Yes, you read that right. On Tuesdays, Scott O’Connor shows up at my house along with a band of students.
It really is the most incredible good fortune. When I was offered the chance to host a novel writing workshop this summer, of course I said yes. Get to talk about writing with a bunch of fellow writing nerds in my own house every week? Yes please. And, even beyond that, to learn with a teacher who is the perfect blend of encouraging and practical. I’m so so glad he succumbed to my persistent requests to come on the show so I could share all that encouragement with you.
Much of what Scott shares is straightforward on the surface, but often hard to follow through on: keep writing forward all the way through the draft. Don’t let the urge to rewrite a scene until you get it perfect stop you from continuing. It’s possible to figure things out by finishing the draft- you won’t know where it goes until you get all the way through the story. All these things make logical sense. But writing a book isn’t always logical. I hope you enjoy this episode. I have been getting so much from hearing the advice Scott shares every week in my own class, so it’s a special treat to share it with all of you.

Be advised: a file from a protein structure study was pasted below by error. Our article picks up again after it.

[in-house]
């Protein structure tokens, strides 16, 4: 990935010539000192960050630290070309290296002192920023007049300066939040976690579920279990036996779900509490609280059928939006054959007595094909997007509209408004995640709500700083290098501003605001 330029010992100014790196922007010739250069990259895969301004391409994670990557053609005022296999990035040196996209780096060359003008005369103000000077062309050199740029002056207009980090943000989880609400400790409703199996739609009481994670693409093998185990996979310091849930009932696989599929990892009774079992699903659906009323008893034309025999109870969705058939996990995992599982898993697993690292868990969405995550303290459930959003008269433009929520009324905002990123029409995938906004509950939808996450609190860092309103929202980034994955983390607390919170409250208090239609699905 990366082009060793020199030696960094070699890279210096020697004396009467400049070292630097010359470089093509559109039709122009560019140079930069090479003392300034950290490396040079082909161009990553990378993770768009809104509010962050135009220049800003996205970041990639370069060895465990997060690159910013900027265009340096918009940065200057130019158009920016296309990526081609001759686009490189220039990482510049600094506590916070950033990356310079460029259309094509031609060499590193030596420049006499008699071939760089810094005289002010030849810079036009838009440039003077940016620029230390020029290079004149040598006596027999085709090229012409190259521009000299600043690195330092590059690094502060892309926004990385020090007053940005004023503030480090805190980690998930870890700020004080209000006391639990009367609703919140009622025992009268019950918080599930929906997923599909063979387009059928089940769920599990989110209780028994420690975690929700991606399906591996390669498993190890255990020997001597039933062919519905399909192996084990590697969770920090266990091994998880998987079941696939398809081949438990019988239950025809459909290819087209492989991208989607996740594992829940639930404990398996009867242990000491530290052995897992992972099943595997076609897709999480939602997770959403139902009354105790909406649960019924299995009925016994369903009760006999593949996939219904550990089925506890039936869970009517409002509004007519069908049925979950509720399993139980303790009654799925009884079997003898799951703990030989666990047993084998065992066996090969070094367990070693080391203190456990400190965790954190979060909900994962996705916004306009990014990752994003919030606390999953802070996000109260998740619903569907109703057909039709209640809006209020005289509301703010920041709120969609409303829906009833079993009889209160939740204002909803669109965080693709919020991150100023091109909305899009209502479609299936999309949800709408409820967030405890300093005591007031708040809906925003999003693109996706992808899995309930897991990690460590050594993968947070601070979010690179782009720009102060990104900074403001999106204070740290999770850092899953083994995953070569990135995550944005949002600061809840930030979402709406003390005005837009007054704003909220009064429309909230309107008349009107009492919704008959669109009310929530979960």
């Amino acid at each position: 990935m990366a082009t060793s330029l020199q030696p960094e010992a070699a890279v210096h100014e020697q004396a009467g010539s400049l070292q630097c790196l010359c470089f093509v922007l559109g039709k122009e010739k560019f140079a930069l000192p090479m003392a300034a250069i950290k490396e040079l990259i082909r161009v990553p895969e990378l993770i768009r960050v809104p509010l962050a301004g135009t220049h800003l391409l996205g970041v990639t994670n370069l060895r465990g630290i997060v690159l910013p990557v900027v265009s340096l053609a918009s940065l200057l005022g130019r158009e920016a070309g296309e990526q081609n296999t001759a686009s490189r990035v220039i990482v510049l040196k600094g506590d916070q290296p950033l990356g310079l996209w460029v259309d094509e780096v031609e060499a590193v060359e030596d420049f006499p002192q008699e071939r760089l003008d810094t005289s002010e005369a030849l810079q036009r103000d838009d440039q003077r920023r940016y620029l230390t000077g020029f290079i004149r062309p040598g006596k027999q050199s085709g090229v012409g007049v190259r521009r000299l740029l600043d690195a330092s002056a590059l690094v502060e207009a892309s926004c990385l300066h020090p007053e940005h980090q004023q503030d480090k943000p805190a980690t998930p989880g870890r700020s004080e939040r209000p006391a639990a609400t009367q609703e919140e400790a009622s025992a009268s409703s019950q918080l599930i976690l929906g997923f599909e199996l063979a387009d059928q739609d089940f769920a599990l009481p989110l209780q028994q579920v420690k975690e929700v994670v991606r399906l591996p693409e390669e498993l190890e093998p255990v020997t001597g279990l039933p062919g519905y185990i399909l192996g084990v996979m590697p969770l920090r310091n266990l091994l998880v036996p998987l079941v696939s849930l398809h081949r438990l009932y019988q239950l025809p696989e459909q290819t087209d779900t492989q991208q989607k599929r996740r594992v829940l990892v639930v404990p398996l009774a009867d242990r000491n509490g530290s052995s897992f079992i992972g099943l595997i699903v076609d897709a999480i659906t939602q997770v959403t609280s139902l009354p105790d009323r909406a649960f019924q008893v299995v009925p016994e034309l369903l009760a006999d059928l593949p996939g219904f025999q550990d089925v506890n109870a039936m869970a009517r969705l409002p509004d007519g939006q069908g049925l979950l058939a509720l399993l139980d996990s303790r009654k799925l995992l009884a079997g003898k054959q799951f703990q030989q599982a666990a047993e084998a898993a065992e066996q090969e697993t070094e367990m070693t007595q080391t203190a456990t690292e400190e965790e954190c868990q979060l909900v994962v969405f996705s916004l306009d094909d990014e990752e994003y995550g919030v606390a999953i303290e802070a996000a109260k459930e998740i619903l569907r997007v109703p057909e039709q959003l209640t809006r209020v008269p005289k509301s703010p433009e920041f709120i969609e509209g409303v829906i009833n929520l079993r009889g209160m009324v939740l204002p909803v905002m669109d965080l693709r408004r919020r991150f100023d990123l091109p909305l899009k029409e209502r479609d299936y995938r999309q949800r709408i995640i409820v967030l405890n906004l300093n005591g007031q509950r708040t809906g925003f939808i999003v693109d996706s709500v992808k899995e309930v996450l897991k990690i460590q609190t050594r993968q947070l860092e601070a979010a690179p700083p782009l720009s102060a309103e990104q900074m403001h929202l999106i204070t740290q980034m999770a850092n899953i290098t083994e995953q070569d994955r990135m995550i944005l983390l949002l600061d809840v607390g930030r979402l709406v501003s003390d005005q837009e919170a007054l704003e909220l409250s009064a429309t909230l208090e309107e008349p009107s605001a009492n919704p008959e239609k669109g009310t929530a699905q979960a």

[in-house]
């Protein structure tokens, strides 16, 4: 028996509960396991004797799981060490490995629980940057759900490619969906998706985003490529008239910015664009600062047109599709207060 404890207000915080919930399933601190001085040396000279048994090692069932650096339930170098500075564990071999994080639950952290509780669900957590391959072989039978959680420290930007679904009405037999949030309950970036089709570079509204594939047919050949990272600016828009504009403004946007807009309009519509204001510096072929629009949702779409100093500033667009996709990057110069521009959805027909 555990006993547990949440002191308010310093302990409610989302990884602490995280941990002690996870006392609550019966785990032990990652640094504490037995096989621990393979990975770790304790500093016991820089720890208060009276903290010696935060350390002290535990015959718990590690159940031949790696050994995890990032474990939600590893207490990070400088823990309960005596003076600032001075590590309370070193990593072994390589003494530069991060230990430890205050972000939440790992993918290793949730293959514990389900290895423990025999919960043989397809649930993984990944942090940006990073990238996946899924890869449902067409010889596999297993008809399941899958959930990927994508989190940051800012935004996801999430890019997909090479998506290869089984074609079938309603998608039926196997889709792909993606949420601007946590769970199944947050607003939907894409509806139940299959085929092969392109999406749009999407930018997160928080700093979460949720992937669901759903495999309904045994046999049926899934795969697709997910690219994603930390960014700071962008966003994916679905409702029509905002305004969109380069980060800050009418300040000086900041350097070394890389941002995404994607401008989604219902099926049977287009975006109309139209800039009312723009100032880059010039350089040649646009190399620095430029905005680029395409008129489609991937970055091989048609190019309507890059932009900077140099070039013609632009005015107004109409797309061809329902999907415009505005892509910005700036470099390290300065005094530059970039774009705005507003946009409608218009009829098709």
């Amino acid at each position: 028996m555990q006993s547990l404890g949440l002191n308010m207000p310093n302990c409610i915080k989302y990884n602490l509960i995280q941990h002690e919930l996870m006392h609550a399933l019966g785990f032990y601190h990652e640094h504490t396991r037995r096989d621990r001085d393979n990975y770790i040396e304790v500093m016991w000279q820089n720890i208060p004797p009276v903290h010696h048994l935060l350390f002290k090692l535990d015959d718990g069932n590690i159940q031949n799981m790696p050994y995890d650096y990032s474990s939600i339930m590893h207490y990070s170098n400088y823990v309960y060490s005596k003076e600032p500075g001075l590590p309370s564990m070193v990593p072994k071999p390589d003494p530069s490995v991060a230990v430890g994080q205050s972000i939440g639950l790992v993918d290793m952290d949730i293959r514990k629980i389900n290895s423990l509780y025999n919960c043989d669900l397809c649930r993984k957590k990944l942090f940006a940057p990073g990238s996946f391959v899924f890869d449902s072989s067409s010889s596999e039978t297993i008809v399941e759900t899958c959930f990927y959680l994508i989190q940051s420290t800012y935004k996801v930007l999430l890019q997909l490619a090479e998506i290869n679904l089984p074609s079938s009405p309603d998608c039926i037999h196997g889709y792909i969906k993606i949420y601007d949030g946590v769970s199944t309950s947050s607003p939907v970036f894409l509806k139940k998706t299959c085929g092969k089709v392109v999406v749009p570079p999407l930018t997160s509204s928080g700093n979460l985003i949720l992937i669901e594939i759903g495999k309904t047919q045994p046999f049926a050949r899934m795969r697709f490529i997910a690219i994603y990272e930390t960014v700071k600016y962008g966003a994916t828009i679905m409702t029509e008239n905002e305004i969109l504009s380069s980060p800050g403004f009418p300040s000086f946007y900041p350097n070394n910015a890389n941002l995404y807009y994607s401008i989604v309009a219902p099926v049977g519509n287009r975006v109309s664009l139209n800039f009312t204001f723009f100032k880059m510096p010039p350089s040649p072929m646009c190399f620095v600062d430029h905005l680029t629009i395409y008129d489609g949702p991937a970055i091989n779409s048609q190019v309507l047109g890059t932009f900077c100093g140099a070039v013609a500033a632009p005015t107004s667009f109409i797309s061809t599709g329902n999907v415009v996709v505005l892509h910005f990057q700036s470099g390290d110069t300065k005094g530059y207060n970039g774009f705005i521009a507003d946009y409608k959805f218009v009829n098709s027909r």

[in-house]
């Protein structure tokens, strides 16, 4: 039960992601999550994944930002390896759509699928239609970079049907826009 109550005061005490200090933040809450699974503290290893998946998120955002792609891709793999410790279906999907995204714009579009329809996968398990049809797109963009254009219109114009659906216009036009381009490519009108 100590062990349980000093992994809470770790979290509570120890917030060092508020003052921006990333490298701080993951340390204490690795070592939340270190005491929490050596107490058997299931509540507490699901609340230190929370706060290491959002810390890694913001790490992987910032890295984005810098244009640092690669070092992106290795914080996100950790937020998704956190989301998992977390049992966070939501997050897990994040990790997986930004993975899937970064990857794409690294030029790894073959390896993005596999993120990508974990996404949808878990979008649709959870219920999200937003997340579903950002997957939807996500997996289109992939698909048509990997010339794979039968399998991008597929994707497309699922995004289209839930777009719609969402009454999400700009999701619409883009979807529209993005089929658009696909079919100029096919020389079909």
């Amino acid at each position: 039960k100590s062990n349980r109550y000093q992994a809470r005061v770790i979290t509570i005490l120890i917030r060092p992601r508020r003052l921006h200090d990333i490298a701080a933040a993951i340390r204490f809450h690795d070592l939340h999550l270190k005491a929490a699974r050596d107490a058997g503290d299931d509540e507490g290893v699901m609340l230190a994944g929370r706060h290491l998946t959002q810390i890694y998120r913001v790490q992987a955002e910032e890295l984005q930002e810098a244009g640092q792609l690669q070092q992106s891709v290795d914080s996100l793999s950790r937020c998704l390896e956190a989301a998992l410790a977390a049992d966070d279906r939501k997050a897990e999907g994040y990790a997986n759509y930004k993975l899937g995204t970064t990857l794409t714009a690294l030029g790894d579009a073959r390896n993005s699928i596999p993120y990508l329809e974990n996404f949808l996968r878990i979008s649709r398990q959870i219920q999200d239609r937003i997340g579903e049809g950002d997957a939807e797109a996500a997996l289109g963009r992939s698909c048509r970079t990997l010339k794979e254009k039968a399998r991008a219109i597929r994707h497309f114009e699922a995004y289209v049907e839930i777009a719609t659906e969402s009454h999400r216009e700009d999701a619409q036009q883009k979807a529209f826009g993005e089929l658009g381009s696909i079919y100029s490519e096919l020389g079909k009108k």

Discussed in Episode 72 with Scott O’Connor:
- Writing all the way through & fighting the revision compulsion
- The second draft notebook and the highlighter vs. notebook method
- How to keep good notes
- Why the novel you end up with is very different than the one you begin
- Finding the actual beginning of your book
- The Scooby & Shaggy principle of story writing
- 12 notebooks in a plastic Super King bag
- What to do when you get 60-70 pages in and totally run out of ideas
- The moment of panic
- How to know there’s a novel in there
- The pessimistic nature of writers
- The danger of the public persona of the writer
- Ways to mix it up and keep going when you’re stuck
- The difficulty of getting rid of parts you wrote
- taking a sharp right or left out of a stuck place
- The trick of endings
- Balancing several projects and the new idea as life-preserver